Akiki was only eight years old when her uncle told her that “she and he would make a great couple,” she said.

“‘You are my favorite niece. You are sensitive, funny, intelligent. You would be the perfect wife for me,’ he used to whisper to me,” she added. This seemingly innocuous conversation marked a turning point in Labaky’s relation with his niece.

“In reality, he was preparing his prey by isolating her, and he succeeded,” Akiki said.

In 1975, the war broke out and Akiki’s father died suddenly of a brain hemorrhage. Soon afterward, Labaky was quick to present himself as his niece’s father figure and spiritual guide.

It was then when he started to sexually assault her. She was 14. He was 22 years her senior. He used to take advantage of Confession time to lock himself up with her in the master bedroom, she said.

“I remember that at some point a ‘no’ exploded in my head, but it did not come out. I was too scared,” Akiki said. Her uncle made sure to have her ostracized from the family. It was impossible for her to reveal anything. Who would have believed her?

“You are talking about Mansour Labaky, the idol of the family, who was placed on a pedestal throughout the country,” she said.

Children’s choir

It was January 1976. Labaky was then the parish priest of Damour and witnessed firsthand the Palestinian factions’ attack on the town, which left hundreds of dead.

The survivors gathered in his church as the village was surrounded and all help seemed impossible. Labaky prayed and called on the townspeople to “forgive and offer their lives for the peace in the world.”

Everyone responded with a song of faith and love. The inhabitants managed to escape by the sea, piling up in boats under the freezing rain.

The episode made him a hero and allowed him to further assume this role, prompting him to found a children's home to help orphans of all faiths.

Labaky also had in mind to launch a choir across the country, in the style of the The Little Singers of Paris.

To finance his plans, the priest surrounded himself with influential and wealthy people across the world.

Commissioned by the Maronite patriarchate, he was appointed parish priest of Roumieh in 1978, and held dozens of conferences in churches and cultural, religious and university centers.

Marilene Ghanem, now 51, met him for the first time in December 1984, when she came with her 8th grade class to interview him. The young girls were immediately won over by the charismatic priest.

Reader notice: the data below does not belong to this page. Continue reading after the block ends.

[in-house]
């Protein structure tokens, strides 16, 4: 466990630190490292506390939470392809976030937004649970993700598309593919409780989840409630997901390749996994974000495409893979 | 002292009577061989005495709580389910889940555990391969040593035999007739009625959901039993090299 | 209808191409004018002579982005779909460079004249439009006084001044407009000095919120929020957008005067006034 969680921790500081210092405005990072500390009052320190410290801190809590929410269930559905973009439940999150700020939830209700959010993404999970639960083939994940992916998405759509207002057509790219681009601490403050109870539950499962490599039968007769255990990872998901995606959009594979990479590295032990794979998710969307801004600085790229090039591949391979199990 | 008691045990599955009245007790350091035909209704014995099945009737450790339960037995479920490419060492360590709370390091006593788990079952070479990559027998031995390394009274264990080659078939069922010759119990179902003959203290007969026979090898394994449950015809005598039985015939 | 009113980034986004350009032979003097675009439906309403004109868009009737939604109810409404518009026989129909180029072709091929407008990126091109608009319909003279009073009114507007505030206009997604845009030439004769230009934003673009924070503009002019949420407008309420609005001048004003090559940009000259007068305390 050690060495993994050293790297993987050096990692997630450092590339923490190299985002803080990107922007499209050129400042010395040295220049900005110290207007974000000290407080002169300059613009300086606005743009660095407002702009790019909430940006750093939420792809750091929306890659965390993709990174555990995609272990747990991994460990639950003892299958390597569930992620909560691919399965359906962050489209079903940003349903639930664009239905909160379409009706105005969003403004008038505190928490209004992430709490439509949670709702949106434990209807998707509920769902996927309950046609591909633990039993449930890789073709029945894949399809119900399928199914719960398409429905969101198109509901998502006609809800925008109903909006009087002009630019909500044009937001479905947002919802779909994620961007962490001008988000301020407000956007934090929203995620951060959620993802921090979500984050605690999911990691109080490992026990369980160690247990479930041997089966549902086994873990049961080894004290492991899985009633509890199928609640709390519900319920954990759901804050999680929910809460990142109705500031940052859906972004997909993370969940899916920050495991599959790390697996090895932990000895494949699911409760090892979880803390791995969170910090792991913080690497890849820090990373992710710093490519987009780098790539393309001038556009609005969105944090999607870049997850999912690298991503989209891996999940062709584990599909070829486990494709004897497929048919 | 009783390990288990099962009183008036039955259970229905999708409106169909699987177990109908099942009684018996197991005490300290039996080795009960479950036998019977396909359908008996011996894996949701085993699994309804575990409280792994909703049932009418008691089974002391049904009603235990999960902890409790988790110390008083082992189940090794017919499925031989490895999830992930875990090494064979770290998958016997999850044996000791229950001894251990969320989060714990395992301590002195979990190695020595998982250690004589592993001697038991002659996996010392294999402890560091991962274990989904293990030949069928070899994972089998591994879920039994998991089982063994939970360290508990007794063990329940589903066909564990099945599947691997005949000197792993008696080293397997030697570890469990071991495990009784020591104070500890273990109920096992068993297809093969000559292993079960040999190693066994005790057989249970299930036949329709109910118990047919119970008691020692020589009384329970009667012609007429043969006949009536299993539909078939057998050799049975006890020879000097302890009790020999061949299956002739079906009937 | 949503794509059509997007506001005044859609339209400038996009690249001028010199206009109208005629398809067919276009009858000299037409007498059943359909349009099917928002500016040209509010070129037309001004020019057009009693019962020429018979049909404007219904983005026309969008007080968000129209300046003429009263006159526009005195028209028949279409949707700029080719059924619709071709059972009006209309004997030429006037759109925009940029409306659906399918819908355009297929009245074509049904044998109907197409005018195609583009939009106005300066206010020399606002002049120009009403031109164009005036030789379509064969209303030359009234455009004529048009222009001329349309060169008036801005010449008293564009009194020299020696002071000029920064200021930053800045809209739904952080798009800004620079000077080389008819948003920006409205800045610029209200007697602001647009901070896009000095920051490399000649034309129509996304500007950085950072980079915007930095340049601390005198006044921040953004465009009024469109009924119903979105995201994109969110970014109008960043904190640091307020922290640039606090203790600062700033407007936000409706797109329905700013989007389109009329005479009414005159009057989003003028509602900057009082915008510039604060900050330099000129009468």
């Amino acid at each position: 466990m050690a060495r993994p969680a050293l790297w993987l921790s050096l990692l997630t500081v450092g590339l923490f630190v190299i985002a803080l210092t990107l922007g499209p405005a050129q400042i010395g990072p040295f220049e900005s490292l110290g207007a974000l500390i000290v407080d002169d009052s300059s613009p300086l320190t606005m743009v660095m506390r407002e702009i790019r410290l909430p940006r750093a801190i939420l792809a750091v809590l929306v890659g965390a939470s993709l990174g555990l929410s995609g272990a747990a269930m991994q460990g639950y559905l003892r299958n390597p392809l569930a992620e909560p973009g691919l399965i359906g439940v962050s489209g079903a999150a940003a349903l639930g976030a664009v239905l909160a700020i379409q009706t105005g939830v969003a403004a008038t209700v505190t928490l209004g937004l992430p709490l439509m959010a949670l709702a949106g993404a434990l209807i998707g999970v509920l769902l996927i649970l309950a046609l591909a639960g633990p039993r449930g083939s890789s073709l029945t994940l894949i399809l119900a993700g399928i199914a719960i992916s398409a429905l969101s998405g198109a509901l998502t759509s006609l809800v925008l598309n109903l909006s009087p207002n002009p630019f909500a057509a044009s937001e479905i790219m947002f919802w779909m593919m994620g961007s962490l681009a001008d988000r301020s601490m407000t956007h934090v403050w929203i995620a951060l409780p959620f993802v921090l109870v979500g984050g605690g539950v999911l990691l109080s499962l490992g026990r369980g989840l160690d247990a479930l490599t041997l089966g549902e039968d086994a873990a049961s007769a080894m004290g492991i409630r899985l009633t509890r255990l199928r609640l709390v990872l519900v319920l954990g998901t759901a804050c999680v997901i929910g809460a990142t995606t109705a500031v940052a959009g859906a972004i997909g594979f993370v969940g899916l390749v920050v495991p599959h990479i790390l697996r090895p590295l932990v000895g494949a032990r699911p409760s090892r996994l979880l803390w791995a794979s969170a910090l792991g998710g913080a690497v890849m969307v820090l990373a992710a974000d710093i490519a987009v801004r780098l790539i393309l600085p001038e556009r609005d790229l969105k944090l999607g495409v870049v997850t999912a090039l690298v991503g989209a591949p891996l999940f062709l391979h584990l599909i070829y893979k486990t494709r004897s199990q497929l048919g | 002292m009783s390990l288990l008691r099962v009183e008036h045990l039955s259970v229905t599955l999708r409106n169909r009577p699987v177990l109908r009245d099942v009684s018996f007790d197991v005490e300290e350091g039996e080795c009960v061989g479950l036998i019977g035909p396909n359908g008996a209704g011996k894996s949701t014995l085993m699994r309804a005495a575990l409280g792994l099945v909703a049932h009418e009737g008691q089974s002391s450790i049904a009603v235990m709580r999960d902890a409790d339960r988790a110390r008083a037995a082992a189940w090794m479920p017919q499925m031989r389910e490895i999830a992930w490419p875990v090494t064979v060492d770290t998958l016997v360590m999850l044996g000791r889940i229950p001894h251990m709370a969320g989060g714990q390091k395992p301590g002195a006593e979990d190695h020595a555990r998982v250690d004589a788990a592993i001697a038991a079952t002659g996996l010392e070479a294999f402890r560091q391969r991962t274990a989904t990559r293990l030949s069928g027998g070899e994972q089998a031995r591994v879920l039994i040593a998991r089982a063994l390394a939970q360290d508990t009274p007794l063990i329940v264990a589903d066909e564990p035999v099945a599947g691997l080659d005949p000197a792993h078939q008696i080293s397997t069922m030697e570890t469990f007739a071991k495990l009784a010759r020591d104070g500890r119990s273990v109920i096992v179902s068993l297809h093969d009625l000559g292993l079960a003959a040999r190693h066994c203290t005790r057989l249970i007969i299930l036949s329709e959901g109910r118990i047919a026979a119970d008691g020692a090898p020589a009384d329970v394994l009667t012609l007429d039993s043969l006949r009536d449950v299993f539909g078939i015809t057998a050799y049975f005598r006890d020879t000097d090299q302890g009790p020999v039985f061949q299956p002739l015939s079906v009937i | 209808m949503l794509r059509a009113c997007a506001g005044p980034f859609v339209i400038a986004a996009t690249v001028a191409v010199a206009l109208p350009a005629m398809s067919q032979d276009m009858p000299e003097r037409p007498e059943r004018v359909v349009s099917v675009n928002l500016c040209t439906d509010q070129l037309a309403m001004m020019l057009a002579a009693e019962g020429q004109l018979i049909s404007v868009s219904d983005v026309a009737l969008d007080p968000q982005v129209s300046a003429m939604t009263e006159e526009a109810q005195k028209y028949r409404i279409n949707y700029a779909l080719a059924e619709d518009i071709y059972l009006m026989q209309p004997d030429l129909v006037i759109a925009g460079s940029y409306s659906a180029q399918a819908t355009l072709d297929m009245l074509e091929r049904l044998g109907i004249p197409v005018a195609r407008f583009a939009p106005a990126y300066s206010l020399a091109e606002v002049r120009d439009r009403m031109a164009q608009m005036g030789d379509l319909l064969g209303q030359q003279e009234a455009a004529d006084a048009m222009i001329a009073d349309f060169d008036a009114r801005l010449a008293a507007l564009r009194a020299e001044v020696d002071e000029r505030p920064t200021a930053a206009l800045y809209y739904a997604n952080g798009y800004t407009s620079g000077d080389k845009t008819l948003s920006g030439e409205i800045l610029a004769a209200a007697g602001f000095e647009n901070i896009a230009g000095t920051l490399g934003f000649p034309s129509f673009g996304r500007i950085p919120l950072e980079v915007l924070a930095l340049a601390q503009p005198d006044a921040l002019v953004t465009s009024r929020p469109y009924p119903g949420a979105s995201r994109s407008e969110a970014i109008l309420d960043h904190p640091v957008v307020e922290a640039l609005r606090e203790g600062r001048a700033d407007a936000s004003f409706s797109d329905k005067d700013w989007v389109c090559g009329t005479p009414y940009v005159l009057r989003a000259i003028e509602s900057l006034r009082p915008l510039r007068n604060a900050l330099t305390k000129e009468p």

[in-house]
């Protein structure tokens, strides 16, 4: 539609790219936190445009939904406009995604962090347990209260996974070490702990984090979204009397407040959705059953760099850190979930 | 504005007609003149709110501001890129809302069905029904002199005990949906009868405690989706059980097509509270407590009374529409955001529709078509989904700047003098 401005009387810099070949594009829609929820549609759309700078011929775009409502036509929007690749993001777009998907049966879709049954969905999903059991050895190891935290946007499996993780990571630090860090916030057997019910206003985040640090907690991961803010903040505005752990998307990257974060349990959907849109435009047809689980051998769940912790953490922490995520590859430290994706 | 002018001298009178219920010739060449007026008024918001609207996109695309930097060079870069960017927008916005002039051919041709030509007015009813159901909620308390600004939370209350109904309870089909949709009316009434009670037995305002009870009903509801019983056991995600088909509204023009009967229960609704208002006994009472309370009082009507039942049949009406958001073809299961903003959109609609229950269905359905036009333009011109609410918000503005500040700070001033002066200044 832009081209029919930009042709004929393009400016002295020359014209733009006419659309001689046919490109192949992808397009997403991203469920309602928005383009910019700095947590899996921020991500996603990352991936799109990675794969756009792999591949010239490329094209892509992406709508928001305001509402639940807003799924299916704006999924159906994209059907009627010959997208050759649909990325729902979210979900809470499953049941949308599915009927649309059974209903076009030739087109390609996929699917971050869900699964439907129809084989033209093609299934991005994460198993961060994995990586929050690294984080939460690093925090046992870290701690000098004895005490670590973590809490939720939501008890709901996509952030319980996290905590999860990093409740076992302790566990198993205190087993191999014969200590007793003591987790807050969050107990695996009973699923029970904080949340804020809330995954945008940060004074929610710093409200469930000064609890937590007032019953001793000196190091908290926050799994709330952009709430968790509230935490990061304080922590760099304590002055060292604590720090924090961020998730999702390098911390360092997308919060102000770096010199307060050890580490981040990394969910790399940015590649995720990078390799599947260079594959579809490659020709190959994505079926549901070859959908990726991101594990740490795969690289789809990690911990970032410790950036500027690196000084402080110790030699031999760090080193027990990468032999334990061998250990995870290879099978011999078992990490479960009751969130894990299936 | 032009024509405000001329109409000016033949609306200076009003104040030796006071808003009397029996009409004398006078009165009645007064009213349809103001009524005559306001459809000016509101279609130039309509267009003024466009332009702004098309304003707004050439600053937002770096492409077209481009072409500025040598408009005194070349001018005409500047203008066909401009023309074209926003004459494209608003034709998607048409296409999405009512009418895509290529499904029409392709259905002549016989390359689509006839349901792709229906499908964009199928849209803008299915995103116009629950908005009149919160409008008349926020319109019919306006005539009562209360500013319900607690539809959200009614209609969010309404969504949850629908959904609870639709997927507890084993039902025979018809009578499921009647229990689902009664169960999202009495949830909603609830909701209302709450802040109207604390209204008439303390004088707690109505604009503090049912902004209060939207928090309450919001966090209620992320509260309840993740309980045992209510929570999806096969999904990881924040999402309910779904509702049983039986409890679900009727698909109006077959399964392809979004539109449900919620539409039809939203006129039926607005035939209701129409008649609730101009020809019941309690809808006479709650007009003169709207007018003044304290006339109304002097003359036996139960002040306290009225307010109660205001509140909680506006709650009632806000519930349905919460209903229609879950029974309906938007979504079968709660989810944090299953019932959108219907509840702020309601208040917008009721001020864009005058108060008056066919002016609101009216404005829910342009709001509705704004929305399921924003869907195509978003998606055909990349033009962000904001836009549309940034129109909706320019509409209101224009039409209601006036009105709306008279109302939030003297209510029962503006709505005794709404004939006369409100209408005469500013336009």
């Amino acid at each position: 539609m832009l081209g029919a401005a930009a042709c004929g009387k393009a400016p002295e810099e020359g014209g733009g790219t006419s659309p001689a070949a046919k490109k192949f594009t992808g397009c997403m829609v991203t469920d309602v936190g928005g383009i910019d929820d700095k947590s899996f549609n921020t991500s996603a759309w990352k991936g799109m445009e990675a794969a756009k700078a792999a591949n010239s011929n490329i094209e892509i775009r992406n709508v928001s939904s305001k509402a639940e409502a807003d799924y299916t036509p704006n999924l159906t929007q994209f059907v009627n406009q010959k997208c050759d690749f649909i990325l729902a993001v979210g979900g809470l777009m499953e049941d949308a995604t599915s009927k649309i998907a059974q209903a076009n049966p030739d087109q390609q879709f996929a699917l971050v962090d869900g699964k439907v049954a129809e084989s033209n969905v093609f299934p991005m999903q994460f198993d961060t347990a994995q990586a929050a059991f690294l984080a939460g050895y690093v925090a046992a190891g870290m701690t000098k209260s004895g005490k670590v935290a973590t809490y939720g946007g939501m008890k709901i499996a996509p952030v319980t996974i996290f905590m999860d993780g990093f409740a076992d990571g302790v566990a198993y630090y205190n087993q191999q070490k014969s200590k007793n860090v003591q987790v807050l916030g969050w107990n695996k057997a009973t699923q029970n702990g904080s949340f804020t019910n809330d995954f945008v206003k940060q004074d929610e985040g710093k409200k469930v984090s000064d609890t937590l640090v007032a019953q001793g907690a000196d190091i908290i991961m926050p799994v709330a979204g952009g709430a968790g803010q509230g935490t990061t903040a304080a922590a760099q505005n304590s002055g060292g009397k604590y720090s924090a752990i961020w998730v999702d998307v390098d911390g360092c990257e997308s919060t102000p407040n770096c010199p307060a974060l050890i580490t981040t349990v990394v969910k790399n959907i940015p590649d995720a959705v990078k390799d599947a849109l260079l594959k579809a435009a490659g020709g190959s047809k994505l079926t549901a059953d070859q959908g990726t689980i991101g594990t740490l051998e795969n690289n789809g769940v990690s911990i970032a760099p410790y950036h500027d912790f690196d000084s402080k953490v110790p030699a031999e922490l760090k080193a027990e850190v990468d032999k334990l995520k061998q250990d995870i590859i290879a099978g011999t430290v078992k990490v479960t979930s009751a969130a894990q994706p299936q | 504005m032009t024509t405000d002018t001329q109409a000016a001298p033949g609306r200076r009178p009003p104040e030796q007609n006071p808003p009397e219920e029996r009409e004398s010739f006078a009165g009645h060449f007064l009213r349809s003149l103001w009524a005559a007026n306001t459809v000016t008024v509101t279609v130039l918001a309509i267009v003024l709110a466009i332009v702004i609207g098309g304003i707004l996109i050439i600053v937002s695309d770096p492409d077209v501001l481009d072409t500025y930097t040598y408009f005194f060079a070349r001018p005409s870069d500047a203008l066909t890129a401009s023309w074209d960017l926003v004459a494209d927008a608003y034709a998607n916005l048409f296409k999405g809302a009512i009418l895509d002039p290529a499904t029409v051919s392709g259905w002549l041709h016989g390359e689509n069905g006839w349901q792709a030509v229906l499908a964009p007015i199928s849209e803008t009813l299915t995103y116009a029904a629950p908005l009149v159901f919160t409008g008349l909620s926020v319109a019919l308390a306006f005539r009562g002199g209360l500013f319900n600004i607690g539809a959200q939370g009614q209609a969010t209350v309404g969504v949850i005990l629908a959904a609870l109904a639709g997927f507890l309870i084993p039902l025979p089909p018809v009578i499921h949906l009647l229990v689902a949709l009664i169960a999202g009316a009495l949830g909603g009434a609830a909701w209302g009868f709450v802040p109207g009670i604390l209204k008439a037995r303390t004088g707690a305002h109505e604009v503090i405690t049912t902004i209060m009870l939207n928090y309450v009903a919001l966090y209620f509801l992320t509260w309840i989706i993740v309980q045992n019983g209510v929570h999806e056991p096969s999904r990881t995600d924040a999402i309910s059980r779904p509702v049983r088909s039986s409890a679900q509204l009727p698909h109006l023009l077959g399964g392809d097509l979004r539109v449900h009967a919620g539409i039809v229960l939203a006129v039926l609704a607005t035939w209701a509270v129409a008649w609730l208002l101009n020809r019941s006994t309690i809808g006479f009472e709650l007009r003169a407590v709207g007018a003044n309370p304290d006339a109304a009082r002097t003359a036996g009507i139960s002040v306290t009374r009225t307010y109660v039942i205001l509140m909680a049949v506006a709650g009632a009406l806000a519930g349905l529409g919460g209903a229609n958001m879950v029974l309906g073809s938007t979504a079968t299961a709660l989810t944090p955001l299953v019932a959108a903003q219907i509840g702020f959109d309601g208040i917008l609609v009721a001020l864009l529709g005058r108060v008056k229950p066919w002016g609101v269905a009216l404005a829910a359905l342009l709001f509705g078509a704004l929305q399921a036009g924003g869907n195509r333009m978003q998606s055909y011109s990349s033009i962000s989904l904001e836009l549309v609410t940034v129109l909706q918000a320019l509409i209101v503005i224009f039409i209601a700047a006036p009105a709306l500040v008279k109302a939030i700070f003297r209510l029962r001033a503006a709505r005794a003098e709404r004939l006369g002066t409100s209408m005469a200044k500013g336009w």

“Having music in church was new to us, very modern,” Ghanem recalled.

For the Confession, the priest grabbed a chair and prie-dieu for all to see.

Ghanem was a 14-year-old adolescent and the daughter of divorced parents, something that was frowned upon in society at the time. She was going through a period of turmoil and carrying the heavy guilt of having been molested by a female cousin when she was seven.

Ghanem immediately confessed to Labaky, who had inspired her confidence. “With this face of yours, if I were your relative, I would have done the same,” the priest replied, promising to spend a day at her house.

“Come on my dear, don’t you know who Mansour Labaky is? Of course, he’s not coming,” Ghanem’s grandmother, with whom she used to live, told her back then.

A week later, he showed up at their front door.

“He came to help me with ‘my spiritual journey,’ while I couldn't care less about religion. I walked him back to his car and that’s when he kissed me on the mouth. I didn’t understand. I thought it was my fault that I had turned my head the wrong way. But when we met again, he told me he did it on purpose. And that’s when he did what he wanted to do,” Ghanem told the story from Italy, where she has been living for several years.

She added that Labaky came back to see her several times. During their meetings, he used to ask her to give him oral sex. She was repulsed but wanted to make him happy. He made her believe that she was the woman of his life.

“During the act, he used to tell me that I was his ‘Mary Magdalene,’ and that with me he ‘experienced sin and forgiveness,’” Ghanem recounted.

This “spiritual-manipulative language” was his way around several other alleged victims, who testified in Monday’s court session in Caen.

Labaky ended up disappearing abruptly from Ghanem’s life. He was caught up in his plan to establish an orphanage in France.

“He boasted about going to the Moulin Rouge, but always with his rosary, or to the casino with a French bishop friend,” she said.

Ghanem, a teenager at the time, was totally in the priest’s grip. She had now become the “rejected mistress,” which sunk her into depression. She started failing her classes, after having been an outstanding student. Her family, to whom she did not utter a word about the matter, did not understand what had gotten into her. Ghanem finally took vows as a nun, for she did not have a better option.

Not the “typical priest”

The end of the 1980s marked a new success in the life of the Lebanese priest, whose humanitarian actions were lauded and musical and literary works awarded, especially in France.

“Sexual predators are often well-known figures who have a knack for influencing the public in order to get their own way. He was not someone insignificant, he had connections everywhere,” a Lebanese priest, who, as a child, used to sing songs written by Labaky in his hometown’s church, said on condition of anonymity.

After having charmed the crowd, Labaky wanted to play a political card.

“I would like to see a miracle happening in my country, so that it would be possible for all the 17 sects to survive and to coexist,” Labaky said in Paris in October 1988, during a conference organized for the release of his book Mon vagabond de la Lune.